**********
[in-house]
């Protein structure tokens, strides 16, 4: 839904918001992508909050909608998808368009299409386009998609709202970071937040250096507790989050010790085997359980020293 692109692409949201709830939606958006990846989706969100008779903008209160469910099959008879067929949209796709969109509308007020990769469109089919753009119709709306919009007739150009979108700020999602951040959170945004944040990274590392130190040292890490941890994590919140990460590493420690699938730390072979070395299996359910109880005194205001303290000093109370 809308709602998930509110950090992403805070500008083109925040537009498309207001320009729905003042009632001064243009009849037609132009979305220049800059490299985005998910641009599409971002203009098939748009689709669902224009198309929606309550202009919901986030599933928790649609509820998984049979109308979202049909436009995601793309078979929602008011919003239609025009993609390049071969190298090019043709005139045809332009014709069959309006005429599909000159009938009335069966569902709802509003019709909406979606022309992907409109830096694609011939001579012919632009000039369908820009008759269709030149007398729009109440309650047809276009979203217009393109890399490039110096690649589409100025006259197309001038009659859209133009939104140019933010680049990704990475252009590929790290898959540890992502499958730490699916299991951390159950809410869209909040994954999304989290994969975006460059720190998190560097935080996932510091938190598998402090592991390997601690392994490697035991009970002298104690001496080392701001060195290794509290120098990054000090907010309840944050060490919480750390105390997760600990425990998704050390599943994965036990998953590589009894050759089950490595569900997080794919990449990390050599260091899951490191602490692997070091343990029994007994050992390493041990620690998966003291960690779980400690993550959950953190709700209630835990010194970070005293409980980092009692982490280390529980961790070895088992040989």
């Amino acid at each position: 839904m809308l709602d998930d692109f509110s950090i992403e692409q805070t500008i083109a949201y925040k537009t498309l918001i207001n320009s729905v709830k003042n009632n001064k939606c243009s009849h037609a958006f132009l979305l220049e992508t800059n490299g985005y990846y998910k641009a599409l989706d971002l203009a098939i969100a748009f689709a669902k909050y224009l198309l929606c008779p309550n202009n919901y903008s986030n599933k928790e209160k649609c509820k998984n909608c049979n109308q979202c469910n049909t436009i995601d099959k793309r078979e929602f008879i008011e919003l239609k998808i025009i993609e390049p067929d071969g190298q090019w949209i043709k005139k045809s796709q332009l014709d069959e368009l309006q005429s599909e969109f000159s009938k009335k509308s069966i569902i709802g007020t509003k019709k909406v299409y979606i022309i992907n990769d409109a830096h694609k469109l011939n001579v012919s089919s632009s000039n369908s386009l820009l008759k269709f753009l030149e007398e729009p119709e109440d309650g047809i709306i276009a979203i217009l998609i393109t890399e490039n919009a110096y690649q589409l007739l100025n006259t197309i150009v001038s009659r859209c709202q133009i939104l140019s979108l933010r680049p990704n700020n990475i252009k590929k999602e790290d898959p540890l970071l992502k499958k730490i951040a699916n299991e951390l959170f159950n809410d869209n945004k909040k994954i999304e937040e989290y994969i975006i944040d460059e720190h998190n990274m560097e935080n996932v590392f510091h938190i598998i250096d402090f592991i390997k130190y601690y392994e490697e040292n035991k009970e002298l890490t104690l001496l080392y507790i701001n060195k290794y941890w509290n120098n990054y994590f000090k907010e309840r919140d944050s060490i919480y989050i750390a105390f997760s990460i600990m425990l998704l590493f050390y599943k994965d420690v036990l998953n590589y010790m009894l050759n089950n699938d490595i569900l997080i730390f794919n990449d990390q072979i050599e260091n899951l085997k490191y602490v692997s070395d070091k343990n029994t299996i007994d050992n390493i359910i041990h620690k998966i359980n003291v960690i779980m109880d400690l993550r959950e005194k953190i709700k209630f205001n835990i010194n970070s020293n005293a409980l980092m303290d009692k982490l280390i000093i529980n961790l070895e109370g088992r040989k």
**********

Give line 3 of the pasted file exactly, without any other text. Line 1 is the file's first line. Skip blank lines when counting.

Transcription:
């Amino acid at each position: 839904m809308l709602d998930d692109f509110s950090i992403e692409q805070t500008i083109a949201y925040k537009t498309l918001i207001n320009s729905v709830k003042n009632n001064k939606c243009s009849h037609a958006f132009l979305l220049e992508t800059n490299g985005y990846y998910k641009a599409l989706d971002l203009a098939i969100a748009f689709a669902k909050y224009l198309l929606c008779p309550n202009n919901y903008s986030n599933k928790e209160k649609c509820k998984n909608c049979n109308q979202c469910n049909t436009i995601d099959k793309r078979e929602f008879i008011e919003l239609k998808i025009i993609e390049p067929d071969g190298q090019w949209i043709k005139k045809s796709q332009l014709d069959e368009l309006q005429s599909e969109f000159s009938k009335k509308s069966i569902i709802g007020t509003k019709k909406v299409y979606i022309i992907n990769d409109a830096h694609k469109l011939n001579v012919s089919s632009s000039n369908s386009l820009l008759k269709f753009l030149e007398e729009p119709e109440d309650g047809i709306i276009a979203i217009l998609i393109t890399e490039n919009a110096y690649q589409l007739l100025n006259t197309i150009v001038s009659r859209c709202q133009i939104l140019s979108l933010r680049p990704n700020n990475i252009k590929k999602e790290d898959p540890l970071l992502k499958k730490i951040a699916n299991e951390l959170f159950n809410d869209n945004k909040k994954i999304e937040e989290y994969i975006i944040d460059e720190h998190n990274m560097e935080n996932v590392f510091h938190i598998i250096d402090f592991i390997k130190y601690y392994e490697e040292n035991k009970e002298l890490t104690l001496l080392y507790i701001n060195k290794y941890w509290n120098n990054y994590f000090k907010e309840r919140d944050s060490i919480y989050i750390a105390f997760s990460i600990m425990l998704l590493f050390y599943k994965d420690v036990l998953n590589y010790m009894l050759n089950n699938d490595i569900l997080i730390f794919n990449d990390q072979i050599e260091n899951l085997k490191y602490v692997s070395d070091k343990n029994t299996i007994d050992n390493i359910i041990h620690k998966i359980n003291v960690i779980m109880d400690l993550r959950e005194k953190i709700k209630f205001n835990i010194n970070s020293n005293a409980l980092m303290d009692k982490l280390i000093i529980n961790l070895e109370g088992r040989k």